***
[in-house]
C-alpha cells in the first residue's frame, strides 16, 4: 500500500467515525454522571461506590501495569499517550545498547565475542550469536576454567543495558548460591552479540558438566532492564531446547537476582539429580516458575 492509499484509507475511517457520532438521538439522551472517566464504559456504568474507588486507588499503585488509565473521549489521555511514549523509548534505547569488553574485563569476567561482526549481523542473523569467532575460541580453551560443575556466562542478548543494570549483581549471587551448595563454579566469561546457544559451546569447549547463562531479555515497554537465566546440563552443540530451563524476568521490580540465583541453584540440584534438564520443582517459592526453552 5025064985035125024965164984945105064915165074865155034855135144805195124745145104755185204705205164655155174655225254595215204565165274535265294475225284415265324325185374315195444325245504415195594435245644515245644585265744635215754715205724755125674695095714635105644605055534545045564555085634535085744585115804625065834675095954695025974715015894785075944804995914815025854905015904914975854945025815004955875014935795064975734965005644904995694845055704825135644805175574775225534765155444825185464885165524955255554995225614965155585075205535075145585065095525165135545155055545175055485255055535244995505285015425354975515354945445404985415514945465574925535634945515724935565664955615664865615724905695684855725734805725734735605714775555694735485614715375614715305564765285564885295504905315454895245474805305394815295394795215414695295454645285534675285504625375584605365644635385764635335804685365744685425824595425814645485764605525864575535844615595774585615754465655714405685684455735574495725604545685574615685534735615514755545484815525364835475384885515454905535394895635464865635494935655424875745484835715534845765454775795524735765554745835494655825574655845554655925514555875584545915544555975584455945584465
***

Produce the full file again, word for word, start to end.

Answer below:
[in-house]
C-alpha cells in the first residue's frame, strides 16, 4: 500500500467515525454522571461506590501495569499517550545498547565475542550469536576454567543495558548460591552479540558438566532492564531446547537476582539429580516458575 492509499484509507475511517457520532438521538439522551472517566464504559456504568474507588486507588499503585488509565473521549489521555511514549523509548534505547569488553574485563569476567561482526549481523542473523569467532575460541580453551560443575556466562542478548543494570549483581549471587551448595563454579566469561546457544559451546569447549547463562531479555515497554537465566546440563552443540530451563524476568521490580540465583541453584540440584534438564520443582517459592526453552 5025064985035125024965164984945105064915165074865155034855135144805195124745145104755185204705205164655155174655225254595215204565165274535265294475225284415265324325185374315195444325245504415195594435245644515245644585265744635215754715205724755125674695095714635105644605055534545045564555085634535085744585115804625065834675095954695025974715015894785075944804995914815025854905015904914975854945025815004955875014935795064975734965005644904995694845055704825135644805175574775225534765155444825185464885165524955255554995225614965155585075205535075145585065095525165135545155055545175055485255055535244995505285015425354975515354945445404985415514945465574925535634945515724935565664955615664865615724905695684855725734805725734735605714775555694735485614715375614715305564765285564885295504905315454895245474805305394815295394795215414695295454645285534675285504625375584605365644635385764635335804685365744685425824595425814645485764605525864575535844615595774585615754465655714405685684455735574495725604545685574615685534735615514755545484815525364835475384885515454905535394895635464865635494935655424875745484835715534845765454775795524735765554745835494655825574655845554655925514555875584545915544555975584455945584465